Salomée WOROU GOURA was born in Tchaourou in 1982. Very early on, she was introduced to the trade of various food products such as corn, yams, soybeans, wholesale gari as well as the purchase and resale of sheep and oxen. Married and mother of 2 children, she acquired 10 years ago an 8-hectare estate to turn it into a cashew tree plantation. She started her collaboration with the BeninCajù project 3 years ago.
"With BeninCajù, I received a lot of training on good agricultural practices, plantation maintenance and agricultural equipment. I produced 900 kg of cashew nuts per season. For this year's campaign, I harvested 2100 kg of nuts. I was encouraged to join my local SILC group. There, I was able to participate in the savings and obtain a credit that allowed me to buy two plots in Tchaourou and Tchatchou." Salome WOROU GOURA.
Salomée's income has increased considerably with the increase in her production. She is adjusting her business schedule so that she can always follow the training courses offered by BeninCajù on production techniques and how the SILC group works, a crucible that has been of great financial benefit to her.
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From top to bottom, the house and shop that Salomée built with funds from the SILC group set up by BeninCajù and to which she belongs. Tchaourou, July 2020
Since 2015, West Africa has been the world's leading production zone for raw cashew nuts, with a production of over 1,600,000 tons of raw nuts, ahead of Asia (India, Vietnam, Cambodia, Indonesia) which is striving to return to its pre-2013 growth (ACA,2018). West Africa is the region of the world whose production is growing strongly thanks to the youthfulness of its orchards and the new plantations set up each year. This expansion is explained by the growing interest of producers in this crop whose requirements are relatively moderate compared to other crops. Moreover, cashew tree cultivation is also complementary to other annual crops (cereals, groundnuts, cotton, etc.), while offering opportunities to combat the harmful effects of climate change.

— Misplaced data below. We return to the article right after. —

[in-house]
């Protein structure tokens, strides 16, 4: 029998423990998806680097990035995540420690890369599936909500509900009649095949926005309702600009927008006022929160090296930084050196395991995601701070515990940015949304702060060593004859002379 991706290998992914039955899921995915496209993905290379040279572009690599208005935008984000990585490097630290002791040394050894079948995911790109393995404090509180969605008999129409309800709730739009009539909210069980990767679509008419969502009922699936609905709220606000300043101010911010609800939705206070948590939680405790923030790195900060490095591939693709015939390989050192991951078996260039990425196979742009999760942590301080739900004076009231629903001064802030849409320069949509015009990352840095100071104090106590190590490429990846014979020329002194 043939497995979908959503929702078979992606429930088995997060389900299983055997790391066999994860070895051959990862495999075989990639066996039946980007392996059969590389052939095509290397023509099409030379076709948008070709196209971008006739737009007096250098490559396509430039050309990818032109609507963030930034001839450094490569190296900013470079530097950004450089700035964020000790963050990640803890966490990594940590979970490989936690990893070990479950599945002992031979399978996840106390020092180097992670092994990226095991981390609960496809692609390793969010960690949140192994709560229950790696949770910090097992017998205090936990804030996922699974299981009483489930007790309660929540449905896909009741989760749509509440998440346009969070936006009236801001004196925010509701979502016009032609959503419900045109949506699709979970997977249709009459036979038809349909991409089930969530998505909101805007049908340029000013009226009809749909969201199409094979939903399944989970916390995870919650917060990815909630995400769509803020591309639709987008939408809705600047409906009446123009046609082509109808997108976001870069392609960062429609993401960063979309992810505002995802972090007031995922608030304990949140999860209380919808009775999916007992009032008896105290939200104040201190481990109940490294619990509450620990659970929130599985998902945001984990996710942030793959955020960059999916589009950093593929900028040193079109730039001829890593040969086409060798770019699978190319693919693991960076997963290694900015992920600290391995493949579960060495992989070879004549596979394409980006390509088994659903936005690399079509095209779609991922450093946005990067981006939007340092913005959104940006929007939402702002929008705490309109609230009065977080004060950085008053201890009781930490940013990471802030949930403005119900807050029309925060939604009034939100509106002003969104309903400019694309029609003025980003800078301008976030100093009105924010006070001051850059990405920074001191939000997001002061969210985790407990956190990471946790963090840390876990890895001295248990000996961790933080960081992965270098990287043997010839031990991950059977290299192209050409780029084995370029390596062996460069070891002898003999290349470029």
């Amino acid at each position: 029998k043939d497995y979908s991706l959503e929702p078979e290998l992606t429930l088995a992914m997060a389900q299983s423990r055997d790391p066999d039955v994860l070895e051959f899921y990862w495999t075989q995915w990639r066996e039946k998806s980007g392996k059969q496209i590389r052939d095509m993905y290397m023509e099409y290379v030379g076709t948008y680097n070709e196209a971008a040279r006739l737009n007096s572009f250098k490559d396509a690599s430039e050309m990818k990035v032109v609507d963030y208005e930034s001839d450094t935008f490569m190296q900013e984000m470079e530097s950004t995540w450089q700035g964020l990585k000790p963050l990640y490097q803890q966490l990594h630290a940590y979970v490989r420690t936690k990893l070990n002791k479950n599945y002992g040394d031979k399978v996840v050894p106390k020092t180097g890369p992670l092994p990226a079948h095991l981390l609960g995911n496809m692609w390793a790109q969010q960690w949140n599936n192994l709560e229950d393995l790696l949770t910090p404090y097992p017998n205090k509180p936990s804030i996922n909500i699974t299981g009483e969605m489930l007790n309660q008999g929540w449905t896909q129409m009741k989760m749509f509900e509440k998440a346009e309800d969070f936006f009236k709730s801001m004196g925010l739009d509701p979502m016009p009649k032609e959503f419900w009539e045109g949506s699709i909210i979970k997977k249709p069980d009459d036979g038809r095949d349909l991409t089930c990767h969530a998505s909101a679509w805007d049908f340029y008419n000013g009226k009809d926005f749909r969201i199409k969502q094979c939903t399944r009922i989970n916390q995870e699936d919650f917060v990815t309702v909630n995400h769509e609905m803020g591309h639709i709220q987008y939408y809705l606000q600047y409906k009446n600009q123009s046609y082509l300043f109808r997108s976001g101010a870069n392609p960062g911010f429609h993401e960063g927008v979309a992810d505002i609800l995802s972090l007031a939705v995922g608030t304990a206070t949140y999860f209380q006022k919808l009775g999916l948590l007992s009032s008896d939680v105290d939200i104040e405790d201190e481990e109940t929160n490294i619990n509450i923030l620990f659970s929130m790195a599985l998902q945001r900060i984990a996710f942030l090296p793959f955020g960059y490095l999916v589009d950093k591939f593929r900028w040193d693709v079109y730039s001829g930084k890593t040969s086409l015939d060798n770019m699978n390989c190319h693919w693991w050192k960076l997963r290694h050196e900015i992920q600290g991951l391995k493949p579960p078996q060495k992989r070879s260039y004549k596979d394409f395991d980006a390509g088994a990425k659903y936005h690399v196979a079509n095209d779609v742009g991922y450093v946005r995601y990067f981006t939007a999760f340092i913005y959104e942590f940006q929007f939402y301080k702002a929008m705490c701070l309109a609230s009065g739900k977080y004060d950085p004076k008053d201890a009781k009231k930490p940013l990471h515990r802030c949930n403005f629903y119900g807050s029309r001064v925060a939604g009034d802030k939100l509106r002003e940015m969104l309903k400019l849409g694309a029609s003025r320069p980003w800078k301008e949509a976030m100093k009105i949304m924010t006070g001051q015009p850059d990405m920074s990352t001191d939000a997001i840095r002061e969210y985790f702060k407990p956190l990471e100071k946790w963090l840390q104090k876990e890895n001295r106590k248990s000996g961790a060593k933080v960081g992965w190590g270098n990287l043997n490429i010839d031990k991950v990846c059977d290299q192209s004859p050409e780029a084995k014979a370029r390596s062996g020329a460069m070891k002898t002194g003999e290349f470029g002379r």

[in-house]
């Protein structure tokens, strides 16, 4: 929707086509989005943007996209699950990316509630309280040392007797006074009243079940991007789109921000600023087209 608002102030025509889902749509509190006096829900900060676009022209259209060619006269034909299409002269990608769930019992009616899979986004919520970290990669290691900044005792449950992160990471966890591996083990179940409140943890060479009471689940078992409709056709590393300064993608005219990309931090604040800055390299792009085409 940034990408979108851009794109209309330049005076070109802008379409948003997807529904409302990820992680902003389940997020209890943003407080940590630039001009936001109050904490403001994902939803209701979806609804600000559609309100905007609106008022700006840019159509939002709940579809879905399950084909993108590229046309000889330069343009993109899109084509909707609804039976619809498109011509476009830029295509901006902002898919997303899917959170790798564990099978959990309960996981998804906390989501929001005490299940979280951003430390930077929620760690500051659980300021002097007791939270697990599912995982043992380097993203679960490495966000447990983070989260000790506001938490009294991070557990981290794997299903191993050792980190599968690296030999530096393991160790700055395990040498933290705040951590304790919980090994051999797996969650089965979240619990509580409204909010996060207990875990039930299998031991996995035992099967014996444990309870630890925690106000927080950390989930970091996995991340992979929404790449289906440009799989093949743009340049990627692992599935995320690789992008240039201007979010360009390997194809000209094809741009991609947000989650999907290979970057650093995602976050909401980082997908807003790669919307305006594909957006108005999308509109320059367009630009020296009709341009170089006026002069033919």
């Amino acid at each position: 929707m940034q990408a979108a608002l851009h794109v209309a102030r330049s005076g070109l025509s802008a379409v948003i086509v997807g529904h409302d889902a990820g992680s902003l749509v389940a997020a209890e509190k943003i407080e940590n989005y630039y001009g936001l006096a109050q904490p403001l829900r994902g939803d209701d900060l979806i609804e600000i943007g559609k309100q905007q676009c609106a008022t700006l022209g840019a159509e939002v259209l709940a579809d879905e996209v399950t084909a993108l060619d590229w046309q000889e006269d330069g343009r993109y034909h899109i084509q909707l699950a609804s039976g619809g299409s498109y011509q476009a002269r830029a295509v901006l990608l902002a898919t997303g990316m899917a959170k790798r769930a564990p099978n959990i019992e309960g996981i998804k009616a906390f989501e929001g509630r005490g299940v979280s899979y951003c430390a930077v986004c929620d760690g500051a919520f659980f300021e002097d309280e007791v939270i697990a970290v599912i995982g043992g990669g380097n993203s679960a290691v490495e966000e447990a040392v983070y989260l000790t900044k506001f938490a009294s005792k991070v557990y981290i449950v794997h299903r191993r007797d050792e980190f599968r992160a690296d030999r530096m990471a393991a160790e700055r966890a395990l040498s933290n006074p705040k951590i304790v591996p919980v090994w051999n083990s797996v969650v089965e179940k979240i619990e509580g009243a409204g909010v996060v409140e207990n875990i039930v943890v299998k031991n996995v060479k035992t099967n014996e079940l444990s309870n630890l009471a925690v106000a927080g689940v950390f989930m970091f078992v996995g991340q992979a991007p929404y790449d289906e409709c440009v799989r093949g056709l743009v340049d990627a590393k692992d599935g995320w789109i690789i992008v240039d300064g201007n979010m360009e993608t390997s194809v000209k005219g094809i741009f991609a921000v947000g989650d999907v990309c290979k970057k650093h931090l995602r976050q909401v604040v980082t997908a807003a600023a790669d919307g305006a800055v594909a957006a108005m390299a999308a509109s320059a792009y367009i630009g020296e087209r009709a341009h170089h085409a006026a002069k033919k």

In recent years, the competitiveness of the Beninese cashew nut has been further strengthened, making Benin the 4th largest producer in Africa. In terms of the national economy, cashew nuts contribute 24.87% to agricultural export revenues, 7% to agricultural GDP and 3% to GDP. It is the country's 2nd export crop after cotton. It currently occupies an area of 285,000 ha with an average yield of 300-400 Kg/ha. The zones or areas favourable for cashew nut production in Benin cover an area of 9,763,836 ha (Kassimou ISSAKA, WCC 2019). The number of jobs created by this activity has increased significantly and now reaches 200,000 people.
The cashew nut sector is therefore today one of the opportunities for improving incomes and creating jobs, particularly in rural areas. As a result, it is a high value-added sector that must be promoted as part of the agricultural diversification process set out in the Government of Benin's Programme of Action in order to benefit from major investments. Among the objectives set is to increase raw cashew nut production from 134,982 tons (2015) to 300,000 tons by 2021. To this end, the National Cashew Nut Development Programme (PNDFA) is being implemented, which includes supporting nurseries, rehabilitating old plantations and bringing them up to standard, as well as setting up new plantations.
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Franck AVIKPO, about thirty, was born in Abomey, 133 km from Cotonou in central Benin. Married and father of one child, he comes from a forest father and a seamstress mother. He spent his school and university studies in Lokossa and Cotonou. Holder of a Master's degree in Geography, he is currently pursuing his Master's studies in Environment, in parallel with his activity of production of cashew tree grafted seedlings that he started in 2015 in his nursery located in Savè, 253 Km from Cotonou. One year later (2016), his collaboration with BeninCajù began.
" Before BeninCajù, my production was 7000 plants per year; I had very little visibility and no means of mobilizing resources for the development of my activity. I worked in the informal sector and my turnover was around 500,000 CFA francs per year. I benefited from many trainings on: substrate preparation (Bokashi), grafting techniques and good nursery management practices in Tanzania to increase my production; donation of agricultural equipment (watering cans, sieve, sprayer, pots, shovel). Today, I produce 20,000 seedlings a year and my turnover has increased to 2,000,000 CFA. I was able to acquire a new site." Franck AVIKPO.
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